English Language & Usage Stack Exchange is a question and answer site for linguists, etymologists, and serious English language enthusiasts. Join them; it only takes a minute:

Sign up
Here's how it works:
  1. Anybody can ask a question
  2. Anybody can answer
  3. The best answers are voted up and rise to the top

Render onto Caesar the things which are Caesar's

What does this sentence mean?

share|improve this question
There is an extensive discussion of the multiple interpretations of this Biblical verse in this Wikipedia article. – user730 Dec 31 '10 at 5:27
It is a quote from the New Testament and it means "give to the Emperor what is his due", and it refers to taxes. It is usually interpreted as, "obey the state in earthly matters, obey God in religion, morals etc.". The Wikipedia article can explain it much better and more thoroughly than I could. – Cerberus Dec 31 '10 at 6:34
@Cerberus and @J.M - you should use your comments as answers. – Shannon Nelson Dec 31 '10 at 8:31
@Shannon: For me, a mere link does not an answer make. – user730 Dec 31 '10 at 8:38
@Shannon: Perhaps you are right, but low-content replies don't really feel like answers. Besides, sometimes a little subversion is appealing. – Cerberus Dec 31 '10 at 13:56
up vote 7 down vote accepted

The quote is "Render unto Caesar the things which are Ceasar's..." and comes from the Bible, Mark 12:17

Since this is a forum for discussion of language rather than exigesis, I will refrain from discussing the possible deeper contextual implications of the phrase, and instead clarify the semantic meaning.

Please be aware that the quote you have referenced comes from the King James Bible, a translation of biblical scripture that was carried out some centuries ago and therefore using language that can be mystifying to the modern reader. A more up-to-date translation in common use is the New International Version, which renders the quote thus:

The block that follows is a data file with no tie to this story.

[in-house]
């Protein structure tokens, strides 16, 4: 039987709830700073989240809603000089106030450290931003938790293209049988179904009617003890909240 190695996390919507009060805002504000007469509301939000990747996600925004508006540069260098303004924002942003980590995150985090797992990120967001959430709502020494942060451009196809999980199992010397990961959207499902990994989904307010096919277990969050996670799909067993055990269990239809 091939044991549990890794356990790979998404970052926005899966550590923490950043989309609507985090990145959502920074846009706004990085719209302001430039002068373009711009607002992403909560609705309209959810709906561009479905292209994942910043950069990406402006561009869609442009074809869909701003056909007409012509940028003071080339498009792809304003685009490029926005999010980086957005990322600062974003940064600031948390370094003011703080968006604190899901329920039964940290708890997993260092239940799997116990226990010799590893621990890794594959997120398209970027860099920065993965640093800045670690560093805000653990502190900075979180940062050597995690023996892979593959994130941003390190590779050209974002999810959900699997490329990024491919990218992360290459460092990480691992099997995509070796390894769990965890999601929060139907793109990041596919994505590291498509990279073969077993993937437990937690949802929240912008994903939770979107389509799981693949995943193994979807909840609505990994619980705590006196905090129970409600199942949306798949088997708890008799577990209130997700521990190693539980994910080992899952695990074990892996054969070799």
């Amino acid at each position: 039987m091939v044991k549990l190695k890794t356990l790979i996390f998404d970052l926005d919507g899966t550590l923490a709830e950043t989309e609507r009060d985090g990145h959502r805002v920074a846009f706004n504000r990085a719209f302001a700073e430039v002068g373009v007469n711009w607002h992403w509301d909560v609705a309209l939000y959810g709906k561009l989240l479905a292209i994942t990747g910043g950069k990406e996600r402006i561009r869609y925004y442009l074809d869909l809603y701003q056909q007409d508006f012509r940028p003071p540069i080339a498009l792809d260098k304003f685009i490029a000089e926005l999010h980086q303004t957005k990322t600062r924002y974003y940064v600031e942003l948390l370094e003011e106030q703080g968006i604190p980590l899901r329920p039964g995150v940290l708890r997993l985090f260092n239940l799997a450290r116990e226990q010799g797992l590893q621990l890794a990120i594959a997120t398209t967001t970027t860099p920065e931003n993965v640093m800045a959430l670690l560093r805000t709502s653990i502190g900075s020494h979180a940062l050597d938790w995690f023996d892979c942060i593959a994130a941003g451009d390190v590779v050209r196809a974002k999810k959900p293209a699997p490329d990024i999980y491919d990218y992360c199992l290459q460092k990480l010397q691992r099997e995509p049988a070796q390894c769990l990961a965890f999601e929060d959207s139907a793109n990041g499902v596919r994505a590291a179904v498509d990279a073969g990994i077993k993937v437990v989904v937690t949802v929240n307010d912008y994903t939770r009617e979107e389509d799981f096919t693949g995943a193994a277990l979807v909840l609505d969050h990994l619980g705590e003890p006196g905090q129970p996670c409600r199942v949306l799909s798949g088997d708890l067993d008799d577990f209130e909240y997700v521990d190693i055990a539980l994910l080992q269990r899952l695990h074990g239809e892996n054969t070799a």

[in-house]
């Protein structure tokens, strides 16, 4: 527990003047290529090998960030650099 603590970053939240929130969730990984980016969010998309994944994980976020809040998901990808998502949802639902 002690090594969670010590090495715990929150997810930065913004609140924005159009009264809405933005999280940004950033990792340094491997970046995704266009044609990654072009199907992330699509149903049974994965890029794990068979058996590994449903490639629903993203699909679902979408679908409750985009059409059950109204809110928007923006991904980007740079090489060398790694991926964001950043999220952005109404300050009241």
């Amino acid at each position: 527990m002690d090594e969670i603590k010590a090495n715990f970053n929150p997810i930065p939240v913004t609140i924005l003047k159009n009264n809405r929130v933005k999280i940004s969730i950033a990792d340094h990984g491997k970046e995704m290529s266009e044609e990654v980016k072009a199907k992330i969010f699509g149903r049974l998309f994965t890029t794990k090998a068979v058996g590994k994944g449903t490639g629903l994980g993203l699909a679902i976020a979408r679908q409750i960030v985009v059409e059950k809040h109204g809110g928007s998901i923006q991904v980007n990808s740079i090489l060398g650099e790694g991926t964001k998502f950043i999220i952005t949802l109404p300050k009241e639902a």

"Give to Caesar what is Caesar's and to God what is God's."

This was in response to a question about whether Jews should pay taxes (or instead resist Roman authority.) Please refer to one of the many biblical study guides or websites for a scriptural analysis, or this Wikipedia article for a good primer (thanks J. M. and Scott Mitchell :-)

This particular biblical quote is used in different contexts to mean any one of a number of different things, but in my experience it is most commonly an exhortation to keep the affairs of religion and politics separate.

share|improve this answer
It might be worthwhile to edit your answer to include a link to get more background/context re: this passage. Wikipedia has a pretty good overview - en.wikipedia.org/wiki/Render_unto_Caesar%E2%80%A6 – Scott Mitchell Dec 31 '10 at 17:24
@Scott Mitchell: Added as suggested - thanks! – PyroTyger Jan 4 '11 at 8:58
[As an interesting exegetical aside, this came after noting that Caesar's image was on Roman money. Join the dots with first two chapters of Genesis] – Benjol Jan 4 '11 at 12:23

Jesus' words, "render unto Caesar the things which are Caesar's," (Mt. 22, Mk. 12, Lk. 20 https://www.biblegateway.com/quicksearch/?quicksearch=give+to+Caesar&qs_version=NLT) means exactly what the words say. They manifestly do not mean "pay Caesar's tax," nor do they mean give him YOUR coins with his image on them. His words are a clear and simple statement of how one is to treat the property of others in accordance with the Decalogue. (Exodus 20) It means, "if you have something belonging to Caesar, give it back to him;" and by obvious, undeniable inference, "if not, give Caesar nothing of your own, for he will only use it to support his violent, evil regime of murder, rapine and enslavement."